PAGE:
Tarvaris Jackson: 10 Reasons He Is Not the Answer at QB for the Vikings
With a win over Buffalo last week and a promising season hanging in the balance, many fans are beginning to wonder whether or not Tarvaris Jackson is the answer for the Minnesota Vikings.
And while this particular argument could go either way, I believe there is more reason to doubt Jackson than to believe in him, which is what I intend to try and prove.
I want to cover 10 aspects that are not only important to the Minnesota Vikings, but also aspects that Jackson lacks. I also will try to show that Jackson isn’t the answer this Vikings team will be searching for in the off-season.
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One of the more common aspects that separate a mediocre quarterback from an elite quarterback is the frequency of mistakes, and it is this separation that Jackson is without.
But it isn’t just his career 24:21 TD to INT ratio that I’m talking about. To a certain extent, it is his inability to prevent bone headed mistakes.
Jackson has a history of curious, in-game decisions that you don’t normally see in most quarterbacks that relegates him to a risky player every time he takes a snap, not the kind of person the Vikings need leading this team.
By The Numbers
By the numbers, Jackson isn’t exactly the worst quarterback the Vikings (or any team for that matter) could have under center.
Jackson is an accomplished 59.2% passer (a better percentage than Vick before he came the Philadelphia), and he has thrown for over 3,800 yards in the 19 games he’s started.
But, you can’t just look at the individual alone.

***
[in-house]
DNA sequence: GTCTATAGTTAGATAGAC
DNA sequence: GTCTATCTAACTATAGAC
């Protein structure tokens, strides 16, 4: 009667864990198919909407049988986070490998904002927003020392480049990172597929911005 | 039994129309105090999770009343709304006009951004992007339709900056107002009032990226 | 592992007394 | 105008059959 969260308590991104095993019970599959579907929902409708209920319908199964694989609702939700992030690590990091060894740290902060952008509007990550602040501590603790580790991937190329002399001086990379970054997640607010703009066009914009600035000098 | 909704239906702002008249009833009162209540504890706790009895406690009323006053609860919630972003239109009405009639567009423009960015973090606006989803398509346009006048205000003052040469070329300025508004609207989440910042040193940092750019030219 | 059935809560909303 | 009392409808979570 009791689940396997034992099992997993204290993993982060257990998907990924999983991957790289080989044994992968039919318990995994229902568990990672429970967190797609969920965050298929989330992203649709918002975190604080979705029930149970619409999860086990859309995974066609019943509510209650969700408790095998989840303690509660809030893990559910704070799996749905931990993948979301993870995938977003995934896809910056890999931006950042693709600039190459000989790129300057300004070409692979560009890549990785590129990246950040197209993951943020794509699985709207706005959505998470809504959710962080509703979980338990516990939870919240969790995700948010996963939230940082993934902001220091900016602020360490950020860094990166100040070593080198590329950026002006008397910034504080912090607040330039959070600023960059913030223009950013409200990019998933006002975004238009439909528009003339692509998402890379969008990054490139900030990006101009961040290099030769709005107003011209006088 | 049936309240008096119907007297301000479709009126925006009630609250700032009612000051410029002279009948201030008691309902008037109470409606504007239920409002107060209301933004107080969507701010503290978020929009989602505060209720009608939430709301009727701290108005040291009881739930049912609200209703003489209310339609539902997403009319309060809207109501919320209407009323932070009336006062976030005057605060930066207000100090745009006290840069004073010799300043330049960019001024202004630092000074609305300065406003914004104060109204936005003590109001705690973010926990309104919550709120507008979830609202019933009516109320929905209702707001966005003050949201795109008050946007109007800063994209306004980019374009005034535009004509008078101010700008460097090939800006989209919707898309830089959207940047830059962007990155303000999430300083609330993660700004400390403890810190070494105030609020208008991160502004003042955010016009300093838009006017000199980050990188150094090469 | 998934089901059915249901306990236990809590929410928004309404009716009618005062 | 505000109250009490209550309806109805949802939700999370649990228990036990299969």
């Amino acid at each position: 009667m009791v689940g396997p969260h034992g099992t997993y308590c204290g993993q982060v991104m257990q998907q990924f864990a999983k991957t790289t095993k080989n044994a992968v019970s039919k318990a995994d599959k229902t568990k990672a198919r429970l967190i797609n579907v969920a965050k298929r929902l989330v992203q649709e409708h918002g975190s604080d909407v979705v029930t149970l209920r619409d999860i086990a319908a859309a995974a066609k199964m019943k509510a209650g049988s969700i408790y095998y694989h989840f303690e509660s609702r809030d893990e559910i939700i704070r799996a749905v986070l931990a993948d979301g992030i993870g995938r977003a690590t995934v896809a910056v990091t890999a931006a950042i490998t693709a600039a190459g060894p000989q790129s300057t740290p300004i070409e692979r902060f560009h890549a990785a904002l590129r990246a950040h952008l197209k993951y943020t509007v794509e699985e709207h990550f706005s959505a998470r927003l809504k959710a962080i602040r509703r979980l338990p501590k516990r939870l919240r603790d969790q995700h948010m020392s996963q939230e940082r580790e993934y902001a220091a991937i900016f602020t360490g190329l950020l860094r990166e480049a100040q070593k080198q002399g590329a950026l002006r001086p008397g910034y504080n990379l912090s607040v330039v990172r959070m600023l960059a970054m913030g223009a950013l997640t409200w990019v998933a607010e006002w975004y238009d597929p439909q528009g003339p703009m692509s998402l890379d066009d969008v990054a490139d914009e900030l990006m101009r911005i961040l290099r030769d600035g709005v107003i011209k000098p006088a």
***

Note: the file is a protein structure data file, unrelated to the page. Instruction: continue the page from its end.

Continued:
We are, in fact, talking about Jackson being the answer for the Vikings, and one glaring statistic is his 21 interceptions thrown in that 19 games started span.
In fact, Jackson’s INT% (percentage of times intercepted while attempting a pass) is 3.7, which is rather high, especially for a quarterback playing in a vertical offense.
The Vikings need a quarterback who is just as accurate as he is reliable, which happens to be two aspects Jackson lacks.
Just Not The Right Fit
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Tarvaris Jackson is a tailored conservative quarterback who, even in his conservation, tends to unravel and underutilized the players around him.
The Minnesota Vikings are built on an aggressive, downfield approach with a smash-mouth ground game to compliment.
Jackson simply isn’t built for such an offense.
While he does have a strong arm, Jackson simply has never been known to be an aggressive quarterback.
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Facing facts with facts, some quarterbacks are true leaders: Brett Favre, Matt Ryan, and Peyton Manning.
Some quarterbacks are just “the guy throwing the ball:" Jason Campbell, Kerry Collins and Alex Smith.
Being a quarterback in the NFL doesn’t just stop at being an accurate passer, it also requires you to be a leader both on the field and on the sideline, and Jackson has always sort of been a really neat lap dog.
Brett Favre already showed the world what happens to this team when they don’t believe in their coach or their quarterback, so without a hefty mouth in that pocket, pointing and yelling and leading, the offense simply doesn’t click the right way.
Tarvaris Jackson simply isn’t that type of quarterback.
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A 59.2% completion rate isn’t all that bad, but there’s much more than field vision, such as progressions and locating the proper receiver out of the lot.
Jackson has consistently shown himself to be the type of quarterback that has a mild case of tunnel vision.
He doesn’t locate the open man all that much, he under utilizes his check down receivers, and forget getting anything out of him when he is under pressure.
The Vikings run with vertical outside threats, short yardage crossing patterns alongside one checkdown receiver at the very least, which is the type of offense strategy that seems to confuse Jackson more than he seems to understand it.
The 2011 Free Agent Market
Could Vick Wind Up In Minny Next Year?
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Albeit, this is a bit more speculative, but imagine—if you will—Favre announces his actual retirement at the end of the season.